Our Demons In The Machine: Study Of Language, Network Societies And Illiteracy On The Web Free Writing Sample

The gradual technological advances continue to modify the way people do their business, have rest, and interact with others. For instance, the development of a tiny integrated circuit (SoC) made way for modern smartphones that became relatively compact and affordable daily assistants for their users. In 2018, 96% of Americans were found by Pew Research Center (2019) to own mobile phones, whereas 77% of them reported having a smartphone. Young generations, mostly aged 18-29, were reported by the same investigation to hit 100% ownership with seniors’ share gradually increasing since 2013. The Web’s available technical solutions and access enforce social networking services such as Facebook, Twitter, Tumblr, and Instagram. In their turn, services provide room for people to form social groups bonded together by shared social, gender, ethnic, political stance, or common interest. Shared ideologies also guide people on how to use language and which emotions it should elicit in response to others’ comments. Linguistic norms in force on the Web should be perceived as an essential driver of modern language development rather than classified as illiteracy.

Purpose Statement

The aim of this paper is to analyze how ideologies, as belief systems that are shared by social actors, influence the use of language both on the Internet and in face-to-face interactions. Belief systems provide the needed coherence to the group to ensure its proper functioning. The focus will be on the theoretical background that explains human behavior on the Web and analysis of language norms present on Facebook, Tumblr, Instagram, and Twitter. The nature of the topic dictates to apply the mixed research method dealing both with quantitative and qualitative data. The most recent findings and articles available in the field will be compiled and analyzed. Next, semantic and grammar analysis of linguistic norms on popular websites should be done to find current trends. The paper aims to confirm or negate the idea that ideologies reflect in social and cognitive functions of the Internet language. At the same time, the group members shape their discourse in line with their social practices.

Languages have always been evolving, shifting, and developing dialects through the history of humanity. It seems that social networking intensified this process, profoundly influencing how people use or alter their speech both on the Web and in face-to-face interactions. The communication network’s logic totally supports the development of networked individualism, which is a current significant change in sociability (van Dijk, 2020). The emergence of this structure, together with historical evolution, intensifies individualism as a dominant value of modern societies. The proposed research is of high significance as analysis of network societies and their influence on language is currently underrepresented.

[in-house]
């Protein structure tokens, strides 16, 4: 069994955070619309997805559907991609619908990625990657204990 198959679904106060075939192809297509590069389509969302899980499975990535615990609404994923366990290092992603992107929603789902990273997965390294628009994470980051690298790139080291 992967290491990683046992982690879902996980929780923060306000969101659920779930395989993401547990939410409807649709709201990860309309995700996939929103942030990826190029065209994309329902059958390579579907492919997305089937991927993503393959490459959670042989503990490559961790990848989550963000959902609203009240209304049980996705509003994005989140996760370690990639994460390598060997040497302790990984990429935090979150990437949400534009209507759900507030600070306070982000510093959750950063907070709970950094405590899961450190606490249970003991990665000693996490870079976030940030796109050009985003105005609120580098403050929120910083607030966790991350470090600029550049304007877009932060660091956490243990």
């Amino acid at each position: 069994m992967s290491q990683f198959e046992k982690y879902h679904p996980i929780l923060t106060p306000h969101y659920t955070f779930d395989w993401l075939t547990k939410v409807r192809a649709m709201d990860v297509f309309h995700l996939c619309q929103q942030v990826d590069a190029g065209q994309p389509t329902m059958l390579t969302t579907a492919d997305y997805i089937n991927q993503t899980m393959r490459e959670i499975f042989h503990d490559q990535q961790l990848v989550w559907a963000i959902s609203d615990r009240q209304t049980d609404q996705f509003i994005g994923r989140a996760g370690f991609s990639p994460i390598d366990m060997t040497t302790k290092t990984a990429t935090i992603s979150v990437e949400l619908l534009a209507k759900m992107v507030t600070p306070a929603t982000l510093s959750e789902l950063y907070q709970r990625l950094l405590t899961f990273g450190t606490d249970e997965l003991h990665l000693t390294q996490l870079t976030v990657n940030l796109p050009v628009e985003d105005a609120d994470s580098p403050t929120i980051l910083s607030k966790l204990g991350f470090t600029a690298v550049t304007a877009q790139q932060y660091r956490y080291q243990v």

Problem Statement

Well-known social theorists Barry Wellman, Manuel Castelles, and Jan van Dijk presented and developed the idea of “network society” to explain modern technologies’ social effects and new communication methods. In general, the network society is a current social formation based on media networks infrastructure that shapes its prime mode of organization and essential structure at organizational, individual, and societal levels (van Dijk, 2020). This concept opposes mass society’s idea and believes in a new media’s increased role in a hyper-connected world.

The digital era and its communication methods provide more possibilities for small groups to assert themselves in their community or even the whole world. In that case, ideologies as fundamental social beliefs play an essential role in determining which cultural values are binding them (van Dijk, 2020). Although different ideas and value sets can be found on the Web, social media is highly personalized. The specific information and content usually target those who are initially in sync with it. The main problem is that often it puts one’s point of view to the extremes. This phenomenon makes a situation when two neighbors have opposite beliefs regarding local politics or other issues possible. Nevertheless, even small groups and communities united by their own perceptions of the world may be heard by others in the network society. In their turn, these ideologies shape how group members direct their discourse to their interests and which language they use. It creates a socio-cognitive interface into the group social structure based on its members’ social practices, discources, and shared values.

Although social media and communication technologies increase linkages between people, they still feel the necessity to show their individuality. Internet users build their sociability by selecting communication networks, expressing their own opinions, joining social groups, and using language in line with their social practices. Thus, the network society is still an interconnected group of individuals who share standard features, values, and opinions. Different groups apply specific and unique words from their culture, social practices, native language, or profession. Thus, linguistic variations usually occur due to social contact between people who possess similar backgrounds, beliefs, or intentions (Stocker & Bossomaier, 2014). For instance, as a peer group, teenagers create their own slang to distinguish themselves from older generations. Social groups usually share values and norms specific to a particular network, including models of language use. If a member is deeply integrated into the system, he or she would definitely adhere linguistically to such values of the specific network.